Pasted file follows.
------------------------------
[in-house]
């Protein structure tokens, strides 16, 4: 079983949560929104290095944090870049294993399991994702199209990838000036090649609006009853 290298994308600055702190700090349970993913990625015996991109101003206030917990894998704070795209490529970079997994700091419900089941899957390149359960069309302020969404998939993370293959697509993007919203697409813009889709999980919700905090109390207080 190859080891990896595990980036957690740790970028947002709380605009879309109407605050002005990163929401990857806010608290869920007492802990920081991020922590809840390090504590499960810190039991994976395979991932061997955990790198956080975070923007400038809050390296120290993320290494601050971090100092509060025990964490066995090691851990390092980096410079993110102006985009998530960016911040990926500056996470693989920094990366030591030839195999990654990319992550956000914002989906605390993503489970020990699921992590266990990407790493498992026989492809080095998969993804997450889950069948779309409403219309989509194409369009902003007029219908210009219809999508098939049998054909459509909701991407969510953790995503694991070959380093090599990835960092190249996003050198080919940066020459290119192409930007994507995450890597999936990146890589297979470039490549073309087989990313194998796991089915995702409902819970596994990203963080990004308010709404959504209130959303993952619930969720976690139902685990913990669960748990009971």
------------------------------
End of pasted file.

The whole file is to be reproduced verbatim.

[in-house]
């Protein structure tokens, strides 16, 4: 079983949560929104290095944090870049294993399991994702199209990838000036090649609006009853 290298994308600055702190700090349970993913990625015996991109101003206030917990894998704070795209490529970079997994700091419900089941899957390149359960069309302020969404998939993370293959697509993007919203697409813009889709999980919700905090109390207080 190859080891990896595990980036957690740790970028947002709380605009879309109407605050002005990163929401990857806010608290869920007492802990920081991020922590809840390090504590499960810190039991994976395979991932061997955990790198956080975070923007400038809050390296120290993320290494601050971090100092509060025990964490066995090691851990390092980096410079993110102006985009998530960016911040990926500056996470693989920094990366030591030839195999990654990319992550956000914002989906605390993503489970020990699921992590266990990407790493498992026989492809080095998969993804997450889950069948779309409403219309989509194409369009902003007029219908210009219809999508098939049998054909459509909701991407969510953790995503694991070959380093090599990835960092190249996003050198080919940066020459290119192409930007994507995450890597999936990146890589297979470039490549073309087989990313194998796991089915995702409902819970596994990203963080990004308010709404959504209130959303993952619930969720976690139902685990913990669960748990009971």